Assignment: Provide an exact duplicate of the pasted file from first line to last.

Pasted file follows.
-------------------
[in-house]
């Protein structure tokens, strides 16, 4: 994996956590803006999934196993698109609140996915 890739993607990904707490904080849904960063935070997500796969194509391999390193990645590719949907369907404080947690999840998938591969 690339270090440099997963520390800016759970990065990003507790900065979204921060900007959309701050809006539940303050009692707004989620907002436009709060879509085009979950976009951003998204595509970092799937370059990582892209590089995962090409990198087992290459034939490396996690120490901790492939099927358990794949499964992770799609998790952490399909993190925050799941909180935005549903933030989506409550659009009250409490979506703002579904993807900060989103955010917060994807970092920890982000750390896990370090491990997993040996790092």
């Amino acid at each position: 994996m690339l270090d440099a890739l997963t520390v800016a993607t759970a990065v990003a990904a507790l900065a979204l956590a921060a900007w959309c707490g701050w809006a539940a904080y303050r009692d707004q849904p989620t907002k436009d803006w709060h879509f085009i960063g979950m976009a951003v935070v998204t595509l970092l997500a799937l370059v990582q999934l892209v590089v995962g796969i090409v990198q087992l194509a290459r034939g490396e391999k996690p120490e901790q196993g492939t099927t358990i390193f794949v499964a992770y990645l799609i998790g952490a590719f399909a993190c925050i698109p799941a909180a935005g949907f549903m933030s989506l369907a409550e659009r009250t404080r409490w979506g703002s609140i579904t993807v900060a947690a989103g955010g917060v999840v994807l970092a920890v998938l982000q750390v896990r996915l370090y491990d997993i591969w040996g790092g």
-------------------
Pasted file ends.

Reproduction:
[in-house]
């Protein structure tokens, strides 16, 4: 994996956590803006999934196993698109609140996915 890739993607990904707490904080849904960063935070997500796969194509391999390193990645590719949907369907404080947690999840998938591969 690339270090440099997963520390800016759970990065990003507790900065979204921060900007959309701050809006539940303050009692707004989620907002436009709060879509085009979950976009951003998204595509970092799937370059990582892209590089995962090409990198087992290459034939490396996690120490901790492939099927358990794949499964992770799609998790952490399909993190925050799941909180935005549903933030989506409550659009009250409490979506703002579904993807900060989103955010917060994807970092920890982000750390896990370090491990997993040996790092």
């Amino acid at each position: 994996m690339l270090d440099a890739l997963t520390v800016a993607t759970a990065v990003a990904a507790l900065a979204l956590a921060a900007w959309c707490g701050w809006a539940a904080y303050r009692d707004q849904p989620t907002k436009d803006w709060h879509f085009i960063g979950m976009a951003v935070v998204t595509l970092l997500a799937l370059v990582q999934l892209v590089v995962g796969i090409v990198q087992l194509a290459r034939g490396e391999k996690p120490e901790q196993g492939t099927t358990i390193f794949v499964a992770y990645l799609i998790g952490a590719f399909a993190c925050i698109p799941a909180a935005g949907f549903m933030s989506l369907a409550e659009r009250t404080r409490w979506g703002s609140i579904t993807v900060a947690a989103g955010g917060v999840v994807l970092a920890v998938l982000q750390v896990r996915l370090y491990d997993i591969w040996g790092g």